June 4, 2013, 1:11 PM

Foot Locker improves its mobile site performance but remains slow

Too many objects and files increase page load times, Keynote says.

Foot Locker Inc. shot up 15 spots in the Keynote Mobile Commerce Performance Index for the week ending June 2 mainly thanks to  much-improved m-commerce site availability. The chain retailer’s m-commerce site home page was available 99.14% of the time, compared with only 95.89% the previous week, reports mobile and web performance management firm Keynote. The mobile commerce home page loaded on average in 17.99 seconds, compared with 18.83 seconds the week prior. 17.99 seconds is very slow compared with the quickest load time on the index, 2.06 seconds, and the average load time on the 30-retailer index, 9.43 seconds.

The apparel retailer’s m-commerce site home page loads slowly because of an abundance of page objects and Cascading Style Sheet, or CSS, and JavaScript files, says Haroon Chohan, mobile and web performance expert at Keynote.

An object is an item used to construct a web page; examples of objects include an image, a box of text and a JavaScript file. Foot Locker’s m-commerce site home page requires more than 50 objects be loaded from the server into a mobile web browser to render the page, Chohan says. An ideal number of objects for a mobile home page that loads quickly is 10, he adds.

“Not only is the number of objects an issue but the page construction needs to be reevaluated as well,” Chohan says. “There are lots of CSS and JavaScript files that load first, which when it comes to optimizing a site is not a good practice and is especially bad for a mobile page since signal strength and carrier speeds can be inconsistent. Lots of CSS and JavaScript files at the beginning of a page load can cause the page to load slow and impact the overall end user experience.”

Chohan advises combining many of the CSS files into fewer files, which means fewer HTTP requests to the server for content; fewer server requests translates into faster page load speeds. He also says JavaScript files should be the last objects to load on a mobile page, not the first.

“JavaScript files should be loading at or close to the end of the page and should be merged together if possible,” he says. “This is because if a JavaScript file fails to load or has latency issues, it will prevent all other objects after it from loading until it has finished executing. This will impact how the end user sees and interacts with the page.”

Foot Locker did not respond to a request for comment.

Barnes & Noble topped the Keynote Mobile Commerce Performance Index for the week ending June 2 with a load time of 4.96 seconds and a success rate of 99.68%. Weighting and then combining load time and success rate earns the merchant an index score of 960 out of 1,000. Rakuten Shopping came in second with a load time of 6.80 seconds and a success rate of 99.67% for a score of 933. And Amazon.com Inc. came in third with a load time of 6.24 seconds and a success rate of 99.58% for a score of 920.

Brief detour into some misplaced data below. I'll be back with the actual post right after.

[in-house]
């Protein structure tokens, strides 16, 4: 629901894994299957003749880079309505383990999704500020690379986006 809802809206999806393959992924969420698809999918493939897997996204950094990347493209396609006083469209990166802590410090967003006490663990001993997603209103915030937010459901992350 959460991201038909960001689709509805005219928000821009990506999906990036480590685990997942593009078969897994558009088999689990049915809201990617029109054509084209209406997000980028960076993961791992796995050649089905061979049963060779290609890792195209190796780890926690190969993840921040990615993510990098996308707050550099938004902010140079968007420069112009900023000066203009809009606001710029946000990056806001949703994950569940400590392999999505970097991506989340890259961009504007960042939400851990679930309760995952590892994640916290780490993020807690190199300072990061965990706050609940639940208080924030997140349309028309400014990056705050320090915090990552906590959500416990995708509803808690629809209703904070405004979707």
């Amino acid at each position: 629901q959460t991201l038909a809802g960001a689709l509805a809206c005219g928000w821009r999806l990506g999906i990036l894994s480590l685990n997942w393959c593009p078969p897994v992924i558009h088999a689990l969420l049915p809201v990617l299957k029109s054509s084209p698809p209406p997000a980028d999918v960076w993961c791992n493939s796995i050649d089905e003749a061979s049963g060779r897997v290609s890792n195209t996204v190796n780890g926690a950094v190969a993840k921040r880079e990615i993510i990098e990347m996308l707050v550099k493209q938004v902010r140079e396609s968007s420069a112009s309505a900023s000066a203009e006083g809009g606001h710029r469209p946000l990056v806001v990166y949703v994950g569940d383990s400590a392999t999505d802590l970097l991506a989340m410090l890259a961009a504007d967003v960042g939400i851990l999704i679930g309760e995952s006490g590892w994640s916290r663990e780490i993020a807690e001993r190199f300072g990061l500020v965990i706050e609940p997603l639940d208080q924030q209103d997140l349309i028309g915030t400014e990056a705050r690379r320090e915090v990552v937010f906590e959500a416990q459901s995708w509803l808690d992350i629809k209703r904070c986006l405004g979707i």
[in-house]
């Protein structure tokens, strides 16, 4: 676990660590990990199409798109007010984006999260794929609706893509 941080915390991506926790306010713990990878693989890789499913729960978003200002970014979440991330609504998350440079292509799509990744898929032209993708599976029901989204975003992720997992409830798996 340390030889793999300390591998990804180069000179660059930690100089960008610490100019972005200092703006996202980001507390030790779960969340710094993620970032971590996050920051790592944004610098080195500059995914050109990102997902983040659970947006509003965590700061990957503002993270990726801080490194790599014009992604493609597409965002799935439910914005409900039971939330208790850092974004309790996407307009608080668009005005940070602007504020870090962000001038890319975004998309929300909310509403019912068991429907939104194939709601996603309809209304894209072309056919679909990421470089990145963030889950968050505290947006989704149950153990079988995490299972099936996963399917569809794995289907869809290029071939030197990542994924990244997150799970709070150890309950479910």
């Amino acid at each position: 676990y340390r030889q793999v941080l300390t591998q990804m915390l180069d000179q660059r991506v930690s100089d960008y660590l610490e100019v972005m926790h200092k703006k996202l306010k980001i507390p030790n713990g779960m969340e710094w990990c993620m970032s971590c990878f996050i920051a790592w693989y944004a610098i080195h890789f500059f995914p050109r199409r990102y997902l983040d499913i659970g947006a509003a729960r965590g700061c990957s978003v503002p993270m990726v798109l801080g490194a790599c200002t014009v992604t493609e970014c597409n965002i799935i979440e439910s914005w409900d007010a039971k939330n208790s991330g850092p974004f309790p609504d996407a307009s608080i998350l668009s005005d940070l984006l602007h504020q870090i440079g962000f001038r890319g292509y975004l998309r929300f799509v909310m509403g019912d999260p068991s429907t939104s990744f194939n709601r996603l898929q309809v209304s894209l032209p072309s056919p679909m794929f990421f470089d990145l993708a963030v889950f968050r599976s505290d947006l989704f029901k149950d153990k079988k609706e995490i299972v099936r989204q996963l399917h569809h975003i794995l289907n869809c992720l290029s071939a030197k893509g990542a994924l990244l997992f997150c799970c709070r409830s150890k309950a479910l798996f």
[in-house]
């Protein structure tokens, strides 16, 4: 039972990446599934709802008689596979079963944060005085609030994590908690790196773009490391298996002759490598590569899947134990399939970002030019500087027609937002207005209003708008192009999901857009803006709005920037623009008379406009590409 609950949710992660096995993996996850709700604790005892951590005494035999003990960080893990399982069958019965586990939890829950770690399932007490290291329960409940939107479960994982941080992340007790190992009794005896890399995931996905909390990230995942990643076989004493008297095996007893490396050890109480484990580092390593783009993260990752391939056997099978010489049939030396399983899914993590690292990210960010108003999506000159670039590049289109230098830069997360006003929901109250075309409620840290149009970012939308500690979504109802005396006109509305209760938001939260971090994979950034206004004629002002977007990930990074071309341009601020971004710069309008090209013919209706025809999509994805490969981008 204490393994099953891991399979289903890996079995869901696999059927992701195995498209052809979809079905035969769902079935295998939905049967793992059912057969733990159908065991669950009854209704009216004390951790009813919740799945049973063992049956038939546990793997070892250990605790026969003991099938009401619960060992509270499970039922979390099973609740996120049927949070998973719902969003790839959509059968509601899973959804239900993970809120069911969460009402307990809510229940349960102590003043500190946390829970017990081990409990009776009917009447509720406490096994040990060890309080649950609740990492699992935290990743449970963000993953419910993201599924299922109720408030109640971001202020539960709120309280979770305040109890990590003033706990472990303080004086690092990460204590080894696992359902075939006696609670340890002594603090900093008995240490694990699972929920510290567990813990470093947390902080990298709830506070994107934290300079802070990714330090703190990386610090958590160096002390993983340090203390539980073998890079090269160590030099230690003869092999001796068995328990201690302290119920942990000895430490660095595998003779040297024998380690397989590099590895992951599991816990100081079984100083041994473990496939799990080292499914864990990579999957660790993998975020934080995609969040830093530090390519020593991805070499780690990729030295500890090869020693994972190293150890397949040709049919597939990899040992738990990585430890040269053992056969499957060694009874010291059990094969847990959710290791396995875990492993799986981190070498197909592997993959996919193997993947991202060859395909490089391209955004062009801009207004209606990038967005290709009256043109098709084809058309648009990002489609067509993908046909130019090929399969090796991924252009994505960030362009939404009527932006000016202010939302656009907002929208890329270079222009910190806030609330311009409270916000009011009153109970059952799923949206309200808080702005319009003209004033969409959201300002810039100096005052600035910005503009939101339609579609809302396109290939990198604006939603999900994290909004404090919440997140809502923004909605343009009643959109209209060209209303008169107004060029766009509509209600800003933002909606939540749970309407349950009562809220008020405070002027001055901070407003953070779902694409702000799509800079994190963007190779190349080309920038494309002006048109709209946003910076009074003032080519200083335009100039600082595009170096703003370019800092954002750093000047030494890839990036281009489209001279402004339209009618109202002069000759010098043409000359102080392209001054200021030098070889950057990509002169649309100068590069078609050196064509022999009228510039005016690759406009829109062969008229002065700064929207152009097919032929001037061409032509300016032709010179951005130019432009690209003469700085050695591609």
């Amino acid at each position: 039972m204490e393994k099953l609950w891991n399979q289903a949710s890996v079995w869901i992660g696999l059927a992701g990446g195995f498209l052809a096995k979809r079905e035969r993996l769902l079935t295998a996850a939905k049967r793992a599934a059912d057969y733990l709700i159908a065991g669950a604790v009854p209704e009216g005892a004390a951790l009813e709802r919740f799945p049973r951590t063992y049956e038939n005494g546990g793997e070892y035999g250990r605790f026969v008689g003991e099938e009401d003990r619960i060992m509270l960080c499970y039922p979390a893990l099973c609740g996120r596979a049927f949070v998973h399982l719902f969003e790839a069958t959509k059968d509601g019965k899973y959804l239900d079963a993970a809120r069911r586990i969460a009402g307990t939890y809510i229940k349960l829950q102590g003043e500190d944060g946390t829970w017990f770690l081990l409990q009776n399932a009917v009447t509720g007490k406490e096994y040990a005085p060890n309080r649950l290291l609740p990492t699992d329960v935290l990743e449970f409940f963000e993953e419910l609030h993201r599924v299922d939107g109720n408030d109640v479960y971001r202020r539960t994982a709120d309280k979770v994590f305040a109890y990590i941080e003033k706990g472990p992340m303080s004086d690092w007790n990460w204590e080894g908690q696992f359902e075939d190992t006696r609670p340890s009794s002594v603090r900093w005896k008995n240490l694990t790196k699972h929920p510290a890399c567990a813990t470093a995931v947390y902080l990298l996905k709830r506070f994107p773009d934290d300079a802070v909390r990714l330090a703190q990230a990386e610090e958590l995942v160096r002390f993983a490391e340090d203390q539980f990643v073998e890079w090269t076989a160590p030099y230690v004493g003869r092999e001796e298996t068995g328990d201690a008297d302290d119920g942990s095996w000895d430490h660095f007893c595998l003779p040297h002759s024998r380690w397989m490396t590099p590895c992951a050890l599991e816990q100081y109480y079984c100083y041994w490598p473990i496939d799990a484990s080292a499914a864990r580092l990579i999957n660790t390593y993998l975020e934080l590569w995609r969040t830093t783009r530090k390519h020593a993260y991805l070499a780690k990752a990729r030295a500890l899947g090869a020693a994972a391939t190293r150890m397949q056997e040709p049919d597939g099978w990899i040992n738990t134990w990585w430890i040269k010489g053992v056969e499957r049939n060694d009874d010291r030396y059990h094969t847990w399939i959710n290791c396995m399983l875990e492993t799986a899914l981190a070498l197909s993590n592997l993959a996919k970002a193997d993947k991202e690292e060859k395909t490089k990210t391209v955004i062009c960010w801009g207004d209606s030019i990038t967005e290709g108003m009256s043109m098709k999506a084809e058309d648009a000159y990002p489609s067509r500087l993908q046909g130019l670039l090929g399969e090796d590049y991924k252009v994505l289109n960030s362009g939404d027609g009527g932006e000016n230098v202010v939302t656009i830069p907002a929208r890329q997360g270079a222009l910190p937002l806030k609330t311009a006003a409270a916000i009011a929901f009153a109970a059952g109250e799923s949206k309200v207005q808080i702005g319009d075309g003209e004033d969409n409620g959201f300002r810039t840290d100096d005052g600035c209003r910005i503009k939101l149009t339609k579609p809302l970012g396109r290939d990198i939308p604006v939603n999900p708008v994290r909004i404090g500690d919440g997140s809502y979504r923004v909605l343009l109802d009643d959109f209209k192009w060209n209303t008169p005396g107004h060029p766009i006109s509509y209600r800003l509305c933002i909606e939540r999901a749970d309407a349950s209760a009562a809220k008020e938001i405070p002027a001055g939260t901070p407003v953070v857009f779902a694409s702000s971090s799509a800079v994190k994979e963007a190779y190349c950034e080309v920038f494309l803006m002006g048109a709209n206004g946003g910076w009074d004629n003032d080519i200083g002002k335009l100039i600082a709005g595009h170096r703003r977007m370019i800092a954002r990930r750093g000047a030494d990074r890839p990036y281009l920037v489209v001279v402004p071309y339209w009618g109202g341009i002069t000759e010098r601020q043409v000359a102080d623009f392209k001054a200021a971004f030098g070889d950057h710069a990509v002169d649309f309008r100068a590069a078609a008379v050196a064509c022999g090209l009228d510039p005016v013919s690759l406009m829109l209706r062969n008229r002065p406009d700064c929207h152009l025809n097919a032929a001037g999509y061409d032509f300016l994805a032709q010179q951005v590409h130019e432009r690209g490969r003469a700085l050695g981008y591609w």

Foot Locker is No. 23 in the Internet Retailer Mobile 400, BarnesandNoble.com Inc. is No. 31, Rakuten Shopping is No. 30 and Amazon.com is No. 1.

The index average load time was 9.43 seconds, the average success rate was 98.73% and the average score was 694.

Click here and then click on Keynote Mobile Commerce Performance Index Part 1 and Part 2 to see this week’s complete results for all 30 retailers on the index.

Keynote Systems measures 30 representative m-commerce sites exclusively for Internet Retailer. The sites include merchants in multiple categories and channels, and of multiple sizes, ranging from such giants as Amazon.com Inc. to midsized retailers like Toolfetch.com LLC. Keynote tests the sites in the index every hour Monday through Sunday from 8 a.m. through midnight Eastern time, emulating three different smartphones on three different wireless networks: Apple Inc.’s iPhone 4 on AT&T, the HTC Evo on Sprint and the Droid X on Verizon. The HTC Evo and the Droid X run Google Inc.’s Android operating system. Keynote runs the tests in New York and San Francisco.

Keynote combines a site’s load time and success rate, equally weighted, into a single score. Given that both performance and availability are important, the score reflects the overall quality of the home page; a higher score indicates better performance. Scores also reflect how close sites are to each other in overall quality. The index average score is the midpoint among all the sites’ scores.

Keynote is ranked No. 2 among web performance monitoring firms in Internet Retailer’s Leading Vendors to the Top 1000 E-retailers guide.

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